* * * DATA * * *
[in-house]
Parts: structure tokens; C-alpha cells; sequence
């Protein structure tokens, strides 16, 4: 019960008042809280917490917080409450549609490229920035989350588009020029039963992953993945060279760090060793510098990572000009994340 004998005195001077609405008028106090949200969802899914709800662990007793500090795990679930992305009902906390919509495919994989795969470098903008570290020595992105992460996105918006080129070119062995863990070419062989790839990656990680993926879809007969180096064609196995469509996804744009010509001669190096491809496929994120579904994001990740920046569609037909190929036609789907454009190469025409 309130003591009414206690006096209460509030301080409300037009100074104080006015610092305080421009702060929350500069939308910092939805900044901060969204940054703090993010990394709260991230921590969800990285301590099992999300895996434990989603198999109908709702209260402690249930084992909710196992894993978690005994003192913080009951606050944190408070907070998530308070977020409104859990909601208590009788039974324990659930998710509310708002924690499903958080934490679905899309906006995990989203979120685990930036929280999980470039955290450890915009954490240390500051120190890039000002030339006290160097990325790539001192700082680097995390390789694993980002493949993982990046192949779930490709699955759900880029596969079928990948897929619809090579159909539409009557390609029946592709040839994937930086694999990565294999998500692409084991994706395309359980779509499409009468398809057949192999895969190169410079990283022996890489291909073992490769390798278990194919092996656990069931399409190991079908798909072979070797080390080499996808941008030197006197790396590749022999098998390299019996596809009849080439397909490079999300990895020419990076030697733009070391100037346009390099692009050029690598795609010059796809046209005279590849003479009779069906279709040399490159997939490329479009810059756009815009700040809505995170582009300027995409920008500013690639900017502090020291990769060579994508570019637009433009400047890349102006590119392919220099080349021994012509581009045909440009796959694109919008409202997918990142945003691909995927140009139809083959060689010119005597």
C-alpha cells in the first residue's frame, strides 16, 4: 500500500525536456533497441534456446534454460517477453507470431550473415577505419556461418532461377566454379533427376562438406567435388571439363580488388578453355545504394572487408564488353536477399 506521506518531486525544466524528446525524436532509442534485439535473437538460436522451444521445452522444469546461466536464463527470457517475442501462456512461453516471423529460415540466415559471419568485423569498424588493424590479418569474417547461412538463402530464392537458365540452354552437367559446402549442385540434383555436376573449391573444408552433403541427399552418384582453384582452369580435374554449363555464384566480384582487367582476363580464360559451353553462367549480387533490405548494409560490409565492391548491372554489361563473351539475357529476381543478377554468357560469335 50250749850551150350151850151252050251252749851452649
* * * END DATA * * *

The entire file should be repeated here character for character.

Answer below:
[in-house]
Parts: structure tokens; C-alpha cells; sequence
């Protein structure tokens, strides 16, 4: 019960008042809280917490917080409450549609490229920035989350588009020029039963992953993945060279760090060793510098990572000009994340 004998005195001077609405008028106090949200969802899914709800662990007793500090795990679930992305009902906390919509495919994989795969470098903008570290020595992105992460996105918006080129070119062995863990070419062989790839990656990680993926879809007969180096064609196995469509996804744009010509001669190096491809496929994120579904994001990740920046569609037909190929036609789907454009190469025409 309130003591009414206690006096209460509030301080409300037009100074104080006015610092305080421009702060929350500069939308910092939805900044901060969204940054703090993010990394709260991230921590969800990285301590099992999300895996434990989603198999109908709702209260402690249930084992909710196992894993978690005994003192913080009951606050944190408070907070998530308070977020409104859990909601208590009788039974324990659930998710509310708002924690499903958080934490679905899309906006995990989203979120685990930036929280999980470039955290450890915009954490240390500051120190890039000002030339006290160097990325790539001192700082680097995390390789694993980002493949993982990046192949779930490709699955759900880029596969079928990948897929619809090579159909539409009557390609029946592709040839994937930086694999990565294999998500692409084991994706395309359980779509499409009468398809057949192999895969190169410079990283022996890489291909073992490769390798278990194919092996656990069931399409190991079908798909072979070797080390080499996808941008030197006197790396590749022999098998390299019996596809009849080439397909490079999300990895020419990076030697733009070391100037346009390099692009050029690598795609010059796809046209005279590849003479009779069906279709040399490159997939490329479009810059756009815009700040809505995170582009300027995409920008500013690639900017502090020291990769060579994508570019637009433009400047890349102006590119392919220099080349021994012509581009045909440009796959694109919008409202997918990142945003691909995927140009139809083959060689010119005597």
C-alpha cells in the first residue's frame, strides 16, 4: 500500500525536456533497441534456446534454460517477453507470431550473415577505419556461418532461377566454379533427376562438406567435388571439363580488388578453355545504394572487408564488353536477399 506521506518531486525544466524528446525524436532509442534485439535473437538460436522451444521445452522444469546461466536464463527470457517475442501462456512461453516471423529460415540466415559471419568485423569498424588493424590479418569474417547461412538463402530464392537458365540452354552437367559446402549442385540434383555436376573449391573444408552433403541427399552418384582453384582452369580435374554449363555464384566480384582487367582476363580464360559451353553462367549480387533490405548494409560490409565492391548491372554489361563473351539475357529476381543478377554468357560469335 50250749850551150350151850151252050251252749851452649